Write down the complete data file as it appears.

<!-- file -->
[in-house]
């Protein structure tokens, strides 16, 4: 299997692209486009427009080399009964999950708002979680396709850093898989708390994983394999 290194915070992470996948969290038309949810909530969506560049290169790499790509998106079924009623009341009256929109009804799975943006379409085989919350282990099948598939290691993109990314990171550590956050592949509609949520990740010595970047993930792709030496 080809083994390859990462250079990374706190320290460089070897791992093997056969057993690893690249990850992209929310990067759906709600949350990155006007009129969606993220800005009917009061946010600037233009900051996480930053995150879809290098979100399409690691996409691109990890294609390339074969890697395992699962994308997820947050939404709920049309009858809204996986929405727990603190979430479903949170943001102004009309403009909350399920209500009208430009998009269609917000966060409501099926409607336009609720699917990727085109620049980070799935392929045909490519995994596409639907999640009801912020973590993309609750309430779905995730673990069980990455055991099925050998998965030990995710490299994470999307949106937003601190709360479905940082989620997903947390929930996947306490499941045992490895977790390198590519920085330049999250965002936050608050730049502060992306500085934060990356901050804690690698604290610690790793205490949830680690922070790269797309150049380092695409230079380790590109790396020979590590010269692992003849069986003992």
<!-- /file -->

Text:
[in-house]
């Protein structure tokens, strides 16, 4: 299997692209486009427009080399009964999950708002979680396709850093898989708390994983394999 290194915070992470996948969290038309949810909530969506560049290169790499790509998106079924009623009341009256929109009804799975943006379409085989919350282990099948598939290691993109990314990171550590956050592949509609949520990740010595970047993930792709030496 080809083994390859990462250079990374706190320290460089070897791992093997056969057993690893690249990850992209929310990067759906709600949350990155006007009129969606993220800005009917009061946010600037233009900051996480930053995150879809290098979100399409690691996409691109990890294609390339074969890697395992699962994308997820947050939404709920049309009858809204996986929405727990603190979430479903949170943001102004009309403009909350399920209500009208430009998009269609917000966060409501099926409607336009609720699917990727085109620049980070799935392929045909490519995994596409639907999640009801912020973590993309609750309430779905995730673990069980990455055991099925050998998965030990995710490299994470999307949106937003601190709360479905940082989620997903947390929930996947306490499941045992490895977790390198590519920085330049999250965002936050608050730049502060992306500085934060990356901050804690690698604290610690790793205490949830680690922070790269797309150049380092695409230079380790590109790396020979590590010269692992003849069986003992």